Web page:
5 such Blocks of Offices with-in a few hundred meters of Hanger Lane Station, one had 3 storey added formed with Tin Cladding what an eye sore and I seen one for Sale with an EPC ‘D’, is there nothing else left in the Country only Residential.
    Where are the jobs coming from when all this madness stops ? as well as having a place to live they’ll need something to live on, the private landlord robbery scam will have dried up.

  • Peter Why Do I Bother

    20000 more houses? Considering they need approximately 250-300k per year to standstill this is a hardly making a difference? Also over the last 30 years or so loads of private landlords bought run down buildings and houses and brought them back to life...!

    It wasn't magic it was people motivated to make a difference and exercise a little entrepreneurial flair, now as we can see the government has switched off that tap of regeneration because who in their right mind would by a wreck and have the following costs. 3% SDLT, Refurb, No Tax Break on the mortgage, Sell For A Profit CGT, If Employed Kicked Into A Higher Tax Bracket.

    Well done Gove you complete Balloon....

  • icon

    Conversions can be tricky. While the locations may be fantastic, the actual space and structure can be problematic. Three of my flats are conversions - two were originally office space above shops and the other one was a Victorian house divided into 4 flats. One of them has a great floorplan but various structural and access issues. The other two have slightly unfortunate floorplans. Tenants seem to like the locations so they rent out easily but I would question how appealing they would be to owner occupiers.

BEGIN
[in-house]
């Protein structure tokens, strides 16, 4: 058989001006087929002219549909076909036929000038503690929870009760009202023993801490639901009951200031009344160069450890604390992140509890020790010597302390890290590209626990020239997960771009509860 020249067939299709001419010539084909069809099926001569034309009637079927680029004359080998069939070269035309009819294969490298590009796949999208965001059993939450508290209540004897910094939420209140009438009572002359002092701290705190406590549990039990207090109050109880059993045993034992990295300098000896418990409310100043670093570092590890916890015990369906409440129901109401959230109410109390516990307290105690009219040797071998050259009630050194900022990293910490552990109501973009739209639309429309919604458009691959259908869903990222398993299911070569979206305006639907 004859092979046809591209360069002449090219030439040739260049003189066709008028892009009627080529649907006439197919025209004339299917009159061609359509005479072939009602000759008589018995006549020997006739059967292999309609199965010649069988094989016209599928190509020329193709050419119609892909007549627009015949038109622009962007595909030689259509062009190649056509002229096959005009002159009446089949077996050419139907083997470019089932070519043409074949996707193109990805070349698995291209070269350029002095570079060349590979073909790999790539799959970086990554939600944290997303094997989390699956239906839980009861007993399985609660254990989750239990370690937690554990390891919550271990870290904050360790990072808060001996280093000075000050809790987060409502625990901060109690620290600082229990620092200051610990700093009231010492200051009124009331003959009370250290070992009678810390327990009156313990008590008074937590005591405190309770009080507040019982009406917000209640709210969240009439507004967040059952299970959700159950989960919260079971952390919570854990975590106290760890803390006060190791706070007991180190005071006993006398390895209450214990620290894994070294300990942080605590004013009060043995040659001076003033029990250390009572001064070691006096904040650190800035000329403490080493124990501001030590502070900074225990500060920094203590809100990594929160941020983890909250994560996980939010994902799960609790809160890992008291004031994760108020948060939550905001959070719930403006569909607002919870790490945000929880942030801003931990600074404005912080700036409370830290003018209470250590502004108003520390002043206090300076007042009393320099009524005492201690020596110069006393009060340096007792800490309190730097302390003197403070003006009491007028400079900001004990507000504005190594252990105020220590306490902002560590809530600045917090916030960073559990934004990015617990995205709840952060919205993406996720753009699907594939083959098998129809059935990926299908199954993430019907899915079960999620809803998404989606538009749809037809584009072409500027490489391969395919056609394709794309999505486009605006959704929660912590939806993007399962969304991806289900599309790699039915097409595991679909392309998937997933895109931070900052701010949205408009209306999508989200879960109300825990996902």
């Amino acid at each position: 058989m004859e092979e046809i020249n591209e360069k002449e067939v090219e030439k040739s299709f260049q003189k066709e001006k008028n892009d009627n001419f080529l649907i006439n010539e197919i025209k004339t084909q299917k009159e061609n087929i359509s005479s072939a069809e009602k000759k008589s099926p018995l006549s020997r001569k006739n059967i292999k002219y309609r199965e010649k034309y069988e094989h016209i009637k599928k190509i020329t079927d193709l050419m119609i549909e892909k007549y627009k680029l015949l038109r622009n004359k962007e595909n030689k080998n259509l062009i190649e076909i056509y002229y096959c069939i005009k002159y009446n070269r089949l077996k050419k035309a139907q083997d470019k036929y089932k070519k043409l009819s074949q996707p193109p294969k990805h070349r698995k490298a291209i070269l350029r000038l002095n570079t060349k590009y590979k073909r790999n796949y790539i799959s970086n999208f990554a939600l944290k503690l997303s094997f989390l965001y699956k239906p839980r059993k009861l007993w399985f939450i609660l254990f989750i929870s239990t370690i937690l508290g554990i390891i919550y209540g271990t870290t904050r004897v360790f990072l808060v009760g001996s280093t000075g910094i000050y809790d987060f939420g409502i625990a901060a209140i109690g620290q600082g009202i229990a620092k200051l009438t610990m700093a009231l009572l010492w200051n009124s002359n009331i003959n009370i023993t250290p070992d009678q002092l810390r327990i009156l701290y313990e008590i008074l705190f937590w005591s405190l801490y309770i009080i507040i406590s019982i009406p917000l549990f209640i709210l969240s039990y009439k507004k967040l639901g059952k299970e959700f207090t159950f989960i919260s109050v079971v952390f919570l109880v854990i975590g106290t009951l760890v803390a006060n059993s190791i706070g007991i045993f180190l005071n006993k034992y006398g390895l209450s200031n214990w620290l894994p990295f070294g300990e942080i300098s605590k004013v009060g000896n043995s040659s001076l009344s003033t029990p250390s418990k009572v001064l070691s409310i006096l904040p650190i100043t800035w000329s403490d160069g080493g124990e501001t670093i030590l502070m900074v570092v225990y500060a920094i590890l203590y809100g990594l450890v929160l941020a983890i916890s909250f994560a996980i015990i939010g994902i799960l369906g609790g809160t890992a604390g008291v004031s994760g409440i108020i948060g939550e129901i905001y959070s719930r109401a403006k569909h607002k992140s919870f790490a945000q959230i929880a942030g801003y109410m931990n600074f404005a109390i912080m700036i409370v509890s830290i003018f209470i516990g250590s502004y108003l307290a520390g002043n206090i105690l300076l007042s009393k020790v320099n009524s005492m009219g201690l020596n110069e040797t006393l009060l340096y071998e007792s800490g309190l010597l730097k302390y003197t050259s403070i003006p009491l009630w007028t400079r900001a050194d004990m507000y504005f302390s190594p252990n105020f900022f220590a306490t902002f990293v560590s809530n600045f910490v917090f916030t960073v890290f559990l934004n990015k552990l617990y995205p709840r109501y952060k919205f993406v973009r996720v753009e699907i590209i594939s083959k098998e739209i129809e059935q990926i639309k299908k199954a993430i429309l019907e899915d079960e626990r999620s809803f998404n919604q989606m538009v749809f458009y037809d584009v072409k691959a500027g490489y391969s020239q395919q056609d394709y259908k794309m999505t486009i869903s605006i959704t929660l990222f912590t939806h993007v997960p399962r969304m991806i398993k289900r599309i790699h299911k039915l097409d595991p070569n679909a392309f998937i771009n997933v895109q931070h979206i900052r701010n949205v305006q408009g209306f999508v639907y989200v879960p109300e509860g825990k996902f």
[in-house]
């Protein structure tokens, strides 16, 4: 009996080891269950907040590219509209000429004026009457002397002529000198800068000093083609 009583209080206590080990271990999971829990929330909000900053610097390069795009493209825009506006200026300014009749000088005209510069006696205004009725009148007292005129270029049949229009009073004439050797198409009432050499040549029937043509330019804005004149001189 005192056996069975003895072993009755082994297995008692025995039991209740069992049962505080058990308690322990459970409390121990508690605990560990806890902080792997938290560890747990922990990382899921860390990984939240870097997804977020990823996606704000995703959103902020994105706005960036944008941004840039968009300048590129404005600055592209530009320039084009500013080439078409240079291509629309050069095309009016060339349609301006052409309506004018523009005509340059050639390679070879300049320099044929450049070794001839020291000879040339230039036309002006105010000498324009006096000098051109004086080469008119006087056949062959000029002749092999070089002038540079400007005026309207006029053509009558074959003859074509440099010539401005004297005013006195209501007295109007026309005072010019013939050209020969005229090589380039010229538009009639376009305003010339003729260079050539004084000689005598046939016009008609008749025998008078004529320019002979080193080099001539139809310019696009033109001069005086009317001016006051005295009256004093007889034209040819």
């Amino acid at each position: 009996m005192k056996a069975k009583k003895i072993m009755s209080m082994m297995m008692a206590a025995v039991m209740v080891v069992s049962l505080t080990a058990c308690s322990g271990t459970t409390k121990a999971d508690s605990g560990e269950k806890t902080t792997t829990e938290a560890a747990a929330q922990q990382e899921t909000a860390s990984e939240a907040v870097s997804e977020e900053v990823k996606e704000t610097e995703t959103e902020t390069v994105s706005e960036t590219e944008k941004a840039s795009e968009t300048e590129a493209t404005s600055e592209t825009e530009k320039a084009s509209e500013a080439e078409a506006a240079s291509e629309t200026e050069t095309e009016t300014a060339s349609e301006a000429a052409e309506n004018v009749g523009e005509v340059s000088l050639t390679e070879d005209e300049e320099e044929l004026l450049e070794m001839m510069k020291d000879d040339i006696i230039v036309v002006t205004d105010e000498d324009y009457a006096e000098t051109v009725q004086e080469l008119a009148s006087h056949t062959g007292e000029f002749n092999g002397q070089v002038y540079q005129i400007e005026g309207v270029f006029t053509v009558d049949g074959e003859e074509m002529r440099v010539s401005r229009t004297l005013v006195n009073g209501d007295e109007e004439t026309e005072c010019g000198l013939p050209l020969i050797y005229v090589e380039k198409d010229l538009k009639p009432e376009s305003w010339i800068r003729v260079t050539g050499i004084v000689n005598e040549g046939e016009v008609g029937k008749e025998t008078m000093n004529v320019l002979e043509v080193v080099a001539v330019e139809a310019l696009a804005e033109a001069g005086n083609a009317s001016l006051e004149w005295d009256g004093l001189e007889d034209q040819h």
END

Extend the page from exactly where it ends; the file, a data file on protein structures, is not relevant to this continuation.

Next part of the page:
Peter Why Do I Bother

    With you there Jo, Georgian Townhouse split into four. Beautiful building and to be honest I have never had a void in 20 years. Two tenants been in as long as I have had it, never increased the rent as they are as good as gold.

    However due to recent changes and the direction of travel I have unfortunately had to increase them by an eye watering amount to the market rate. The 30k I have suffered as a hit with two tenants acting up has forced the issue. They still wish to stay and fully understand why I have had to increase.

  • Franklin I

    I don't think conversions are the government's problems or solutions.

    They need to look more into the big 5 house builders in the UK.

    An example, is when the government releases land for the main house builders, the builder's are required by law, to reserve 25% in each council, for affordable housing.

    The builder's ignore this request most of the times, and when planning permission has been granted for 7 storeys, it's not uncommon for the house builders to just forge ahead and build 10 storeys.

    The people that actually lose out, are the ones seeking affordable housing.

    This converts potential FTB, back to the PRS, and the LL's become the scapegoats once again for something we didn't create.

  • icon

    I seen that new Development were supposed to be so much affordable and some part rent / part buy got extra flats in there because of that.
    When the Development was finished none of that, the Developers gave Council £800k compensation to scrap that and now control the whole Block a bargain.
    This is no one off I have seen other cases as well.


    Yes, developers are allowed to use the 'not economically viable' argument to reduce the standard 30% affordable housing requirement (50% in London). Where they can argue it isn't viable to hand any actual homes over, a financial contribution to the council building affordable homes elsewhere means they can say they are still making a contribution to affordable housing provision.

    Not saying this is right or wrong, but some can be more creative with figures.
    When I last looked at it, the allowance in guidance for developers profit in viability calculations was still 15-20%.